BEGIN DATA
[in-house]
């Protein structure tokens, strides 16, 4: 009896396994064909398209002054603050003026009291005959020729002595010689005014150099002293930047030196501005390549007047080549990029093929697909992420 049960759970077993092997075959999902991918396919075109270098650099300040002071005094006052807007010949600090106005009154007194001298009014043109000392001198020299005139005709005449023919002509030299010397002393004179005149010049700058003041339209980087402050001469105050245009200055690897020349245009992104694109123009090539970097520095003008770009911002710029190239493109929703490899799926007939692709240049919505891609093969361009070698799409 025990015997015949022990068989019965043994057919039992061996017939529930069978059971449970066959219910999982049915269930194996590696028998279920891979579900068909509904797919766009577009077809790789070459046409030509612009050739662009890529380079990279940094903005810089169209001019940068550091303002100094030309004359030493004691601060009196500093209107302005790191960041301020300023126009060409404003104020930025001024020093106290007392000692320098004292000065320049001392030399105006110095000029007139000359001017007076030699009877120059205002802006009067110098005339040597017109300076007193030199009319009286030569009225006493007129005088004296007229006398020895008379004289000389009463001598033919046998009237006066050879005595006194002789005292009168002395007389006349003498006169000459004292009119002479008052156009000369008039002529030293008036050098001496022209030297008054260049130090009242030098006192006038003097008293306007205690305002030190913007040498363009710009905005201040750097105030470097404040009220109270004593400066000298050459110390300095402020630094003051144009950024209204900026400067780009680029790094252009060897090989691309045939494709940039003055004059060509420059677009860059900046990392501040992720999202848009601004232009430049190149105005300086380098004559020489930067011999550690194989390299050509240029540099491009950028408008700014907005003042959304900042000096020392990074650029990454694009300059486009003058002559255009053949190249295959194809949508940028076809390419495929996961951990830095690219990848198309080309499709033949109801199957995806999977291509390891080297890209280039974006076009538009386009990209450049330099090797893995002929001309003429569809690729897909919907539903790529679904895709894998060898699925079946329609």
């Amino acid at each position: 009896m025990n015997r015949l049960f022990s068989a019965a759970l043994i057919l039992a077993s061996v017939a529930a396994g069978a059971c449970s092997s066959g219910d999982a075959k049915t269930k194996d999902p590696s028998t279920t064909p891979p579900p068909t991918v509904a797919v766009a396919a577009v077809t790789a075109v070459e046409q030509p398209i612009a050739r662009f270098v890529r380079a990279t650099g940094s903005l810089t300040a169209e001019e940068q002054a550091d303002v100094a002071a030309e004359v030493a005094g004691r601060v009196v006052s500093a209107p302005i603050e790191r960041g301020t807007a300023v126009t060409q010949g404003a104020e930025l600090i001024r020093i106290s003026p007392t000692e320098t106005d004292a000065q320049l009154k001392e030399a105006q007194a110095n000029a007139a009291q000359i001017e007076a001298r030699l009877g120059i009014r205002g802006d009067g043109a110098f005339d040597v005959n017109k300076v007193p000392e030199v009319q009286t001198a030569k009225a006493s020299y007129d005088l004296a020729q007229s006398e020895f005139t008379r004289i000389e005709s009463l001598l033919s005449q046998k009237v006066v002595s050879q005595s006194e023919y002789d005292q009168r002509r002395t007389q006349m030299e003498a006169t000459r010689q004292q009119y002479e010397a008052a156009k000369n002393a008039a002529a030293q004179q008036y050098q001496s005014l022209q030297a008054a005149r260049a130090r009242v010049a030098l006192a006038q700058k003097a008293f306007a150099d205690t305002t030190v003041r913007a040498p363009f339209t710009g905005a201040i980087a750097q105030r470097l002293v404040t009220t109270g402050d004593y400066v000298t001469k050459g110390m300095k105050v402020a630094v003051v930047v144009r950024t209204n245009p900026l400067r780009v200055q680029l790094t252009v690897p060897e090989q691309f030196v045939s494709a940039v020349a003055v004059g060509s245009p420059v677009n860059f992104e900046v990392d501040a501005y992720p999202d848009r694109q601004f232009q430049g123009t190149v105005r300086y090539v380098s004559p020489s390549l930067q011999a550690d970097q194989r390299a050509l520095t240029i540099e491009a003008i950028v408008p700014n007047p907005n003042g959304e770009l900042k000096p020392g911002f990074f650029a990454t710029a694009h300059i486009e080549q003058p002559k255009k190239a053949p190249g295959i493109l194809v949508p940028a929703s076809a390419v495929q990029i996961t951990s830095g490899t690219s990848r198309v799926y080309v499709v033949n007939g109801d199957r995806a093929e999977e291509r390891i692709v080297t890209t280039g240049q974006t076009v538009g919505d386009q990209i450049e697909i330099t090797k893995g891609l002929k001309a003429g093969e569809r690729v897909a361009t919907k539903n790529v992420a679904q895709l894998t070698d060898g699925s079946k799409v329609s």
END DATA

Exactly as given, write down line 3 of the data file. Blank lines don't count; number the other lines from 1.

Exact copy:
């Amino acid at each position: 009896m025990n015997r015949l049960f022990s068989a019965a759970l043994i057919l039992a077993s061996v017939a529930a396994g069978a059971c449970s092997s066959g219910d999982a075959k049915t269930k194996d999902p590696s028998t279920t064909p891979p579900p068909t991918v509904a797919v766009a396919a577009v077809t790789a075109v070459e046409q030509p398209i612009a050739r662009f270098v890529r380079a990279t650099g940094s903005l810089t300040a169209e001019e940068q002054a550091d303002v100094a002071a030309e004359v030493a005094g004691r601060v009196v006052s500093a209107p302005i603050e790191r960041g301020t807007a300023v126009t060409q010949g404003a104020e930025l600090i001024r020093i106290s003026p007392t000692e320098t106005d004292a000065q320049l009154k001392e030399a105006q007194a110095n000029a007139a009291q000359i001017e007076a001298r030699l009877g120059i009014r205002g802006d009067g043109a110098f005339d040597v005959n017109k300076v007193p000392e030199v009319q009286t001198a030569k009225a006493s020299y007129d005088l004296a020729q007229s006398e020895f005139t008379r004289i000389e005709s009463l001598l033919s005449q046998k009237v006066v002595s050879q005595s006194e023919y002789d005292q009168r002509r002395t007389q006349m030299e003498a006169t000459r010689q004292q009119y002479e010397a008052a156009k000369n002393a008039a002529a030293q004179q008036y050098q001496s005014l022209q030297a008054a005149r260049a130090r009242v010049a030098l006192a006038q700058k003097a008293f306007a150099d205690t305002t030190v003041r913007a040498p363009f339209t710009g905005a201040i980087a750097q105030r470097l002293v404040t009220t109270g402050d004593y400066v000298t001469k050459g110390m300095k105050v402020a630094v003051v930047v144009r950024t209204n245009p900026l400067r780009v200055q680029l790094t252009v690897p060897e090989q691309f030196v045939s494709a940039v020349a003055v004059g060509s245009p420059v677009n860059f992104e900046v990392d501040a501005y992720p999202d848009r694109q601004f232009q430049g123009t190149v105005r300086y090539v380098s004559p020489s390549l930067q011999a550690d970097q194989r390299a050509l520095t240029i540099e491009a003008i950028v408008p700014n007047p907005n003042g959304e770009l900042k000096p020392g911002f990074f650029a990454t710029a694009h300059i486009e080549q003058p002559k255009k190239a053949p190249g295959i493109l194809v949508p940028a929703s076809a390419v495929q990029i996961t951990s830095g490899t690219s990848r198309v799926y080309v499709v033949n007939g109801d199957r995806a093929e999977e291509r390891i692709v080297t890209t280039g240049q974006t076009v538009g919505d386009q990209i450049e697909i330099t090797k893995g891609l002929k001309a003429g093969e569809r690729v897909a361009t919907k539903n790529v992420a679904q895709l894998t070698d060898g699925s079946k799409v329609s």